Science On Top
The Australian Podcast putting Science on Top of the agenda

Some of our best science stories from 2014. Comet landings, Ebola outbreaks, retracted stem cell studies, faecal transplant capsules and more!

Climate Change and Australian science policy
Microbiology
Retracted STAP study
Comet landing
Viruses
Other
Direct download: SoT_0173.mp3
Category:general -- posted at: 4:24pm AEDT

Rosetta has analysed the water found on comet 67P/Churyumov–Gerasimenko and found significant differences compared to water on Earth. This may weaken the theory that comets brought water to an early Earth.
One of the most common minerals on our planet finally has a name. We've known Brigmanite exists for a long time, but it was a surprising source that gave scientists the opportunity to study it up close.
The New Horizons spacecraft has just been successfully woken up, and is on track to giving us our first up-close look at Dwarf Planet Pluto next year.
And the Dawn space probe has just taken its first low quality photo of minor planet Ceres, the largest object in the main asteroid belt. Dawn is expected to arrive at Ceres in early 2015.
Traditional forensic DNA tests can't tell the difference between identical twins, but a new test may change that. A preliminary hearing is scheduled for early next year to determine whether evidence from the test is admissible in US Courts.
A three-year-old child died and several young children fell ill in Victoria, Australia after drinking raw milk. We discuss why unpasteurised milk is legally sold in Australia as 'bath milk' and why some people choose to drink it.

Direct download: SoT_0172.mp3
Category:general -- posted at: 11:04pm AEDT

Is HIV evolving in to a milder, less deadly virus? A new study suggests it's taking longer for HIV infections to cause AIDS and that this is the result of mutations in the virus.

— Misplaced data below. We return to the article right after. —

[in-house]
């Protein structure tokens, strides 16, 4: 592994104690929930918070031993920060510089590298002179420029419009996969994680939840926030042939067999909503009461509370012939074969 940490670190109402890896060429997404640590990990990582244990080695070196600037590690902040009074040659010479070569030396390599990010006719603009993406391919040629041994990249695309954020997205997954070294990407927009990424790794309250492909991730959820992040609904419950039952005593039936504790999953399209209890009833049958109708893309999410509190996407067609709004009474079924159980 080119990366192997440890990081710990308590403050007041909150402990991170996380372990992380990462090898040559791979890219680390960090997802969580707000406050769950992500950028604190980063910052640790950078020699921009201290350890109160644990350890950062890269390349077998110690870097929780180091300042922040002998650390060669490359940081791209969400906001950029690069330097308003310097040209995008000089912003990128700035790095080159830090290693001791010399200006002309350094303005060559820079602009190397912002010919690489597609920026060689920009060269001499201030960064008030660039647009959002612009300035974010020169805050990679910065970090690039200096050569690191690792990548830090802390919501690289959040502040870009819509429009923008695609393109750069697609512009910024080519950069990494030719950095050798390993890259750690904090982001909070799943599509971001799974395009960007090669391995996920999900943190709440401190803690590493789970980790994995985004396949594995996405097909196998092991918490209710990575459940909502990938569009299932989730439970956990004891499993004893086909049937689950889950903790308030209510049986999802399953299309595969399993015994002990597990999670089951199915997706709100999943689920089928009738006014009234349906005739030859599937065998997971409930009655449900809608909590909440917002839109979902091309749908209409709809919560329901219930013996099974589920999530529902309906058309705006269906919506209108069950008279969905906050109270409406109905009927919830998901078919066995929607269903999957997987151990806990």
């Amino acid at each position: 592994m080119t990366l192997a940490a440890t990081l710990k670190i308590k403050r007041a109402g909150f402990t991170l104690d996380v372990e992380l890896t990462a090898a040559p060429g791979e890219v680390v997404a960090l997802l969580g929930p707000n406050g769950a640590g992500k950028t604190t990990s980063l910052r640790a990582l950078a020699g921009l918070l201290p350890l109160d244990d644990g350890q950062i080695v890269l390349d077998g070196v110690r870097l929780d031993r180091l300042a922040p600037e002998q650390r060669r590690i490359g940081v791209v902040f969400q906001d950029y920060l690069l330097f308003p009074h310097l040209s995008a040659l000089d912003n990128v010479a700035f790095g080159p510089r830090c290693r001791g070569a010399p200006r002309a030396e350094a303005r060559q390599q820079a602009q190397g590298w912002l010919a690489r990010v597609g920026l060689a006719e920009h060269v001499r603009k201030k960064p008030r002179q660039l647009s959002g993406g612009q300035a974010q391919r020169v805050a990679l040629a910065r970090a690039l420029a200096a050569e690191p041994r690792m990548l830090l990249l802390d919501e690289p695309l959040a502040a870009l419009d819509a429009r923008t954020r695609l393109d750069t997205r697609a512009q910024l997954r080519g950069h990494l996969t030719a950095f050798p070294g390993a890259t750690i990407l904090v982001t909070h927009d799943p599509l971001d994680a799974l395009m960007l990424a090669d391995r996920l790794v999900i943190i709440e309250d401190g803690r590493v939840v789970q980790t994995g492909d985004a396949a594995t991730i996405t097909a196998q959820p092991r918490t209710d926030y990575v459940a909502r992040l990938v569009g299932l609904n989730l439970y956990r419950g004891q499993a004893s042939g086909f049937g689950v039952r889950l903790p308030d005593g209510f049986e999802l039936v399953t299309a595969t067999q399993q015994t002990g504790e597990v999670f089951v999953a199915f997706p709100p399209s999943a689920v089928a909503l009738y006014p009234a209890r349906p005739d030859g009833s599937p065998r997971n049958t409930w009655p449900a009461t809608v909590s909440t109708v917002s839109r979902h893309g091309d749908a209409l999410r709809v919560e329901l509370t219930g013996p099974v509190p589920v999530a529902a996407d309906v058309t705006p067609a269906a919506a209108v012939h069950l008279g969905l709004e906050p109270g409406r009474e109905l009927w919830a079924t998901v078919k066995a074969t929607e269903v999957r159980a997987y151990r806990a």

NASA's test launch and flight of the Orion Multi-Purpose Crew Vehicle was a success. This was an important step in an ambitious plan to send astronauts to an asteroid and then perhaps send astronauts to Mars.
Biologists at Santa Fe College in Florida have found that our desire to drink alcohol, and our ability to break down the ethanol, dates back about 10 million years.
Blood plasma from Ebola survivors contains antibodies that might trigger an immune system response in patients, a bit like a vaccine. This week the Bill & Melinda Gates Foundation announced that early next year it plans to begin clinical trials in Guinea to test if such blood transfusions are effective.
Researchers from North Dakota State University have used Fructose to make a new type of plastic that breaks down completely after just three hours of UV light exposure. It can then be fully recycled.

Direct download: SoT_0171.mp3
Category:general -- posted at: 11:37pm AEDT

Professor Rob Morrison and Dr Deane Hutton are Australian science communication heroes. Together they hosted the children's science TV show Curiosity Show, which ran for 18 consecutive years from 1972 to 1990. Ed and Lucas caught up with them at TEDxCanberra to talk about the show and its recent new episode, what they've done since then, and their views on science communication and education.

 

Rob mentions Duck Quacks Don't Echo (UK) as an example of good current science television.

Direct download: SoT_Special_015_-_Curiosity_Show.mp3
Category:general -- posted at: 11:51am AEDT

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